Centruroides limbatus is a species of bark scorpion from Central America. Its specific name "limbatus" is from the Latin meaning "black-edged" and refers to the colored markings of this species.
|Centruroides limbatus in the Osa Peninsula, Costa Rica|
This species can be found in Costa Rica, but can also be found in Nicaragua and Panama. Websites indicate Honduras but no apparent published reports. In at least one case, this species is responsible for an emergency room visit in the United States (see below), but it is not indicated if the scorpion in question was a member of an introduced population or came from an isolated release (e.g. a lone individual introduced accidentally or a pet kept in captivity).
Within its range, C. limbatus is a common predator in the vegetation of the forest understory, where it can be found among the vegetation. It is also known to frequent houses and other building where shelter and food are abundant. C. limbatus is a diurnal species that spends night hiding in cracks and crevices. It has been recorded from sea level to 1400 meters.
C. limbatus is a relatively large scorpion and grows up to 110 mm in length. It is a polymorphic species that comes in a wide range of colors. Typically they have yellowish bodies with a contrasting blackish color on chelicera, the fingers of the pedipalps, the fifth segment of the tail, and the cephalothorax. Some individuals are paler over all, and some other individual are darker overall and display a bluish-black color. Numerous chromatic variations can be found between these two extremes.
A researcher associated with the Smithsonian Institution assures that "this species is not considered dangerous to humans" but warns that nonetheless that they "are venomous and being stung by one is no picnic." According to another researcher's firsthand account of being stung while trying to capture a subadult specimen near Tortuguero, Costa Rica:
There was immediate pain, as if being penetrated by a thorn much larger than the actual sting. The site of the sting felt tight and as if it was burning, although there was little visible inflimation [sic]. After approximately an hour, the pain had subsided to the point where I was more aware of a sensation of tingling like when you stick your tongue on a 9V battery. After an additional half hour, the pain and tingling had subsided to the point where my thumb felt like it had a sealed paper cut on it -- where moving my thumb felt odd but keeping it still was without much sensation. Several hours later, this too had subsided and I felt nothing. At no point did I experience any systemic effects, nor did the symptoms extend beyond the initial sting site -- not even as far as my first joint on my thumb.
In an unusual case reported by the Loma Linda University School of Medicine, a 67-year-old woman presented to a community emergency department in Orange County, California after being envenomed by a scorpion identified as a member of this species. Her reaction seems more serious than that implied in the above assessments and may be due to anaphylactic shock. According to a report:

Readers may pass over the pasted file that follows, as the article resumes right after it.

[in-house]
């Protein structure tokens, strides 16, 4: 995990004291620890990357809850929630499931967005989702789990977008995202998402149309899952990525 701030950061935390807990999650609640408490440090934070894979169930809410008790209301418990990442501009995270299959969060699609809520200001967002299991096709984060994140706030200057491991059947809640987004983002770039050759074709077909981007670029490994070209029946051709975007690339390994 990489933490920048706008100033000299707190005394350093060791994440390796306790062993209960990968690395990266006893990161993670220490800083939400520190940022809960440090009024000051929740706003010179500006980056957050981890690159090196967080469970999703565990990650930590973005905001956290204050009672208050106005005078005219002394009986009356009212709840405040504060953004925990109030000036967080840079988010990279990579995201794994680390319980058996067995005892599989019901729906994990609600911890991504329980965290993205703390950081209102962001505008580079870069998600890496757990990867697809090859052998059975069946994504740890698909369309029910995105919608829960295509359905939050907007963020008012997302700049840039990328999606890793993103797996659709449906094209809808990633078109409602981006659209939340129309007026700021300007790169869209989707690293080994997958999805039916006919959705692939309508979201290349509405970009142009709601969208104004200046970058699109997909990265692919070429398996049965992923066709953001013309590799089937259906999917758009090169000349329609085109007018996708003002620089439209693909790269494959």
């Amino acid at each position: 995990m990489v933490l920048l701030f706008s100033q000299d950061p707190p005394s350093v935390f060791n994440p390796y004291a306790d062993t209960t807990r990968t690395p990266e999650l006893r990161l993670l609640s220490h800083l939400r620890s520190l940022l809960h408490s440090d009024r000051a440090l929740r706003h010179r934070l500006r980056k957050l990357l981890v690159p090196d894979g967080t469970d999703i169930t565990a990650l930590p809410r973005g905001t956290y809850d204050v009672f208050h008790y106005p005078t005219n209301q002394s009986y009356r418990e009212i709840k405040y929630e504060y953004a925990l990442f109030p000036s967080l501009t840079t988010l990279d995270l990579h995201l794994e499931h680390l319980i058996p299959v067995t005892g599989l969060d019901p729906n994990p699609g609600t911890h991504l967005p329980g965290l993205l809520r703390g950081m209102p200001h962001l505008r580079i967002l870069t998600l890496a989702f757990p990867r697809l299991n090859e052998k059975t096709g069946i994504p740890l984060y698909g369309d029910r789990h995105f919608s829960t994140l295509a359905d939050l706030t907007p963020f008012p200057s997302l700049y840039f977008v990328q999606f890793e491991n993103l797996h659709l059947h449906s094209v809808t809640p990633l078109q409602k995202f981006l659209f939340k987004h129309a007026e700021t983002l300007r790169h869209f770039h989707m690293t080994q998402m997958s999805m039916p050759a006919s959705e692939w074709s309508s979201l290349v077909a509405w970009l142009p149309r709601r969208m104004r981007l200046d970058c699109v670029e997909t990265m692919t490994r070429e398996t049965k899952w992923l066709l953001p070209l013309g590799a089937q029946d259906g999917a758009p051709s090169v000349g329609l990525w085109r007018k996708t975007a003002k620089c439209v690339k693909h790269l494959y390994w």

She developed local pain and systemic symptoms, including parasthesias, flushing, hypertension, and wheezing...Severe systemic signs of envenomation by Centruroides sp. may include respiratory difficulty, somatic neuromuscular dysfunction, and cranial nerve dysfunction. Patients stung by dangerous scorpions may require airway support, extended observation, antivenin, and avoidance of respiratory depressive medications.
The report also notes "Scorpions have been reported to be accidentally transported to areas where they are not indigenous, and patients may present anywhere with envenomation by dangerous scorpion species." A case of scorpion sting to the palm of the hand of a scuba diver occurred while trying on a wetsuit on the Osa Peninsula. Symptoms reported include localized pain for several hours with severity decreasing after the first hour. Localized tingling sensation was reported as well. Treatment several hours after envenomation with Therapik, a toxin-denaturing device utilizing heat, resulted in complete resolution of symptoms. (Feb 19,2016)
C. limbatus belongs to the gracilis species group. All of the species in this group are characterised by their long, narrow pedipalps and overall relatively large size. C. bicolor closely resembles C. limbatus but these two species can be discerned from each other by the color of the pincers as well as more subtle characteristics.
- Pocock, 1898 : Descriptions of some new Scorpions from Central and South America. Annals and Magazine of Natural History, ser. 7, vol. 1, p. 384-394 (texte intégral).
- Pocock, R. I. 1898. "Description of some new scorpions from Central and South America". Annals and Magazine of Natural History, series 7, 1:384-394.[permanent dead link]
- Walter Reed Biosystematics Unit "Scorpion of the Day":Centruroides limbatus Archived April 11, 2009, at the Wayback Machine
- The Norwegian University of Science and Technology "Scorpion Files": Centruroides limbatus
- Envenomation by the scorpion (Centruroides limbatus) outside its natural range and recognition of medically important scorpions, Wilderness Environ Med. 1999; 10(3):161-4 (ISSN [https://www.worldcat.org/search?fq=x0:jrnl&q=n2:1080-6032 1080-6032)]
- arachnoboards.com - Arachnoboards > Reports > Sting Reports Archived June 6, 2011, at the Wayback Machine
- "venomlist.com (The Venom List > Venomous Invertebrates > Scorpions)". Archived from the original on 2011-08-10. Retrieved 2009-02-26.